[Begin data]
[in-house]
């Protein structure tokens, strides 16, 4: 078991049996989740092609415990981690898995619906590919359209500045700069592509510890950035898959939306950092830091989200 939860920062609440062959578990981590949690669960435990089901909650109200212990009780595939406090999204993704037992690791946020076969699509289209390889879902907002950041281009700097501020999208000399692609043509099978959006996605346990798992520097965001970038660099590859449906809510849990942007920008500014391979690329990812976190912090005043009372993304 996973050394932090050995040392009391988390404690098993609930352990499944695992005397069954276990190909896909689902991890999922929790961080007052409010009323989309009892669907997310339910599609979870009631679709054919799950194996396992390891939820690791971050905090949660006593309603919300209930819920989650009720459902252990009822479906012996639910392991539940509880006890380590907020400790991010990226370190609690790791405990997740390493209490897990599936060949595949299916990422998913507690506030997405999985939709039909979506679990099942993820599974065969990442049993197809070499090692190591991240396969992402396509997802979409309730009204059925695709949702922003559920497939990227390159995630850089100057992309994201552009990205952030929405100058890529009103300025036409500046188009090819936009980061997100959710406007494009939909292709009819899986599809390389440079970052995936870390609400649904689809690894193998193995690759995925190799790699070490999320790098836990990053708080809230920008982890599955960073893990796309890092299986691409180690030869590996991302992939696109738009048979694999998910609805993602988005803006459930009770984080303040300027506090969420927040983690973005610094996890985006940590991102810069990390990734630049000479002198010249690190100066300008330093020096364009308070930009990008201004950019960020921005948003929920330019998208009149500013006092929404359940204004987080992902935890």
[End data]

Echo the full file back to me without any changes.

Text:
[in-house]
């Protein structure tokens, strides 16, 4: 078991049996989740092609415990981690898995619906590919359209500045700069592509510890950035898959939306950092830091989200 939860920062609440062959578990981590949690669960435990089901909650109200212990009780595939406090999204993704037992690791946020076969699509289209390889879902907002950041281009700097501020999208000399692609043509099978959006996605346990798992520097965001970038660099590859449906809510849990942007920008500014391979690329990812976190912090005043009372993304 996973050394932090050995040392009391988390404690098993609930352990499944695992005397069954276990190909896909689902991890999922929790961080007052409010009323989309009892669907997310339910599609979870009631679709054919799950194996396992390891939820690791971050905090949660006593309603919300209930819920989650009720459902252990009822479906012996639910392991539940509880006890380590907020400790991010990226370190609690790791405990997740390493209490897990599936060949595949299916990422998913507690506030997405999985939709039909979506679990099942993820599974065969990442049993197809070499090692190591991240396969992402396509997802979409309730009204059925695709949702922003559920497939990227390159995630850089100057992309994201552009990205952030929405100058890529009103300025036409500046188009090819936009980061997100959710406007494009939909292709009819899986599809390389440079970052995936870390609400649904689809690894193998193995690759995925190799790699070490999320790098836990990053708080809230920008982890599955960073893990796309890092299986691409180690030869590996991302992939696109738009048979694999998910609805993602988005803006459930009770984080303040300027506090969420927040983690973005610094996890985006940590991102810069990390990734630049000479002198010249690190100066300008330093020096364009308070930009990008201004950019960020921005948003929920330019998208009149500013006092929404359940204004987080992902935890």